Florida Gulf Coast - February 2015

Florida Gulf Coast – February 2015

We were fortunate enough to first Florida twice this winter, and it was a welcome change in climate from the cold and sometimes grey skies of middle TN. Even better, we have Nicole and Jose to hangout and stay with whenever we visit! What’s great too is that there are direct flights on SW from Nashville, so we got roundtrip direct flights for roughly 18k and 23k, saving us $600 and $750, respectively!

Cindy, Terry and Brice joined us during our first visit in January. We spent most of the time in and around Tampa, with a trip out to St Pete beach. St Pete is definitely one of our favorite beaches on the gulf coast of Florida that we have visited so far. It’s easy to get to, relatively local and uncrowded, and has a great stretch of soft white sand, shallow waves and warm water.


Next up we visited the Ringling Museum in Sarasota. This is the former winter home and estate of John Ringling, one of the several Ringling brothers who owned the famous circus of the same name. The estate is home to some awesome architecture:






And a killer patio right on the water which reminds one of a scene in The Great Gatsby:


In addition, there are a couple wonderful sections of the museum on the property, the first one dedicated to the art collection of Mr and Mrs Ringling. It’s full of some nice impressionistic paintings (my favorite since they remind me of how the world looks when I take my contacts out!) as well as some other styles which I don’t care as much about.

There is also a building dedicated to housing the props and equipment that the circus used while traveling from city to city back in the day. It was fascinating to learn and appreciate the sheer scale of the circus operation, and the amazing ability to tear down and setup in a new city every couple days. It’s no wonder that the US military studied the circus to learn the logistical secrets of its success!



A museum exhibit which drove home the large scale of the circus was a “diorama” of the entire circus – with tents, actors, railcars, spectators, and much more – that filled a large room in one part of the museum. The coolest part was that it was all modeled by hand over a couple decades by a man who lives in Knoxville and attends the same Church (and Sunday school group) as my parents!! Small world indeed!


On our second trip in February we joined up with N+J for the Gasparilla half marathon. None of us did very well at all, but compared to how much we each trained, I think it could be considered a success! The Gasparilla festival itself wasn’t at its peak during our visit, but it sounds like a grand ‘ol time akin closely akin to Mardi Gras or Oktoberfest. For a relatively young festival, only about 100 years old, it seemed pretty popular too.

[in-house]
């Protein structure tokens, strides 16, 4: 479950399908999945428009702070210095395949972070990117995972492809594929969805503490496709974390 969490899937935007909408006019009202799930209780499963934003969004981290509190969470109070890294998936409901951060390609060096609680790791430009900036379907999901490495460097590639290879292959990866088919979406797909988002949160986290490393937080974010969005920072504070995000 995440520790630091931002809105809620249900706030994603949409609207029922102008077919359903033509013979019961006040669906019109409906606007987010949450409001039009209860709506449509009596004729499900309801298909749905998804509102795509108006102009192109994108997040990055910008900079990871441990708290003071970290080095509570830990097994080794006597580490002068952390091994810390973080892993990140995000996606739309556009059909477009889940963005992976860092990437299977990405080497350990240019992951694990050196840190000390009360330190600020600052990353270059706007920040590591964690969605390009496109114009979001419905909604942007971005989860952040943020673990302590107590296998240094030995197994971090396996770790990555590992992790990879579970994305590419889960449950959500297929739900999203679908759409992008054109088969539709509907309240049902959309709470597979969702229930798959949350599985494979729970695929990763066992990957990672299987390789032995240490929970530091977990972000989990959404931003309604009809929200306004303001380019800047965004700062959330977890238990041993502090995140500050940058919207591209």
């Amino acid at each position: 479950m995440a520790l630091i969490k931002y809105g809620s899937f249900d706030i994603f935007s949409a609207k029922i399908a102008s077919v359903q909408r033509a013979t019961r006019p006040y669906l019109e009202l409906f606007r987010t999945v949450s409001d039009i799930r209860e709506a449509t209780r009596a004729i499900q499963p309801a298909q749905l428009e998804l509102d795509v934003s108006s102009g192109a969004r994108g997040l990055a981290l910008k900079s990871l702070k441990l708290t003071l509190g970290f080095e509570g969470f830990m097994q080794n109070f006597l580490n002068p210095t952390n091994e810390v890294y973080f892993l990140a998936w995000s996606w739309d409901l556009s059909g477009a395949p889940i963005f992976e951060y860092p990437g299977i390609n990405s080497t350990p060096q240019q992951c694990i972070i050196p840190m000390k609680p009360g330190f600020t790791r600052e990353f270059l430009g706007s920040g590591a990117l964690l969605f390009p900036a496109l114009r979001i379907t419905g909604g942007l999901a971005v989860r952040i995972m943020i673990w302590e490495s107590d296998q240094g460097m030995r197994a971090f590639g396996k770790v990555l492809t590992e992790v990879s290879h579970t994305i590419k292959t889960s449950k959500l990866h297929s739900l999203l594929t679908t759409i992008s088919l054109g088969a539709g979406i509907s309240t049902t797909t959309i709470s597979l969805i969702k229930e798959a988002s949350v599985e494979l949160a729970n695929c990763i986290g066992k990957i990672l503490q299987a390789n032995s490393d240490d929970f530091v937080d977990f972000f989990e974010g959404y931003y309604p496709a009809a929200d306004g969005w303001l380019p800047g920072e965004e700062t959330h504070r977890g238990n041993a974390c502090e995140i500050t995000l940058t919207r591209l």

We also spent a short while in Ft Myers and braved hours of traffic on Sanibel island. Apparently February is peak season for elderly snowbirds in Florida. There were license plates on vehicles from all over the north and lots of yankee accents floating through the air. Pedal power seemed like the most efficient way to get around as all the roads are one lane and bumper to bumper in places with slow-moving traffic. Apparently the fishing in places is pretty killer too, which got me excited for a possible return.

By far the most unique aspect of Sanibel are the sea shells that wash up on the beach. Due to its east-west orientation into the Gulf, and the water the currents flow, the whole island acts as a scoop to “collect” deposits of a fascinating variety of sea shells. Since the whole island is in fact an accumulation of shells, its not uncommon for locals digging in their gardens to unearth whole, unbroken conch shells and other unique treasures! Since it was an overcast and foggy day on our visit – not great for lying on the beach – we spent our entire visit walking the beaches and collecting a set which we thought was pretty respectable…

…Until we visited a store which specialized in sea shells and realized that our little collection were pretty amateur.


And now some obligatory sunset photos to end with: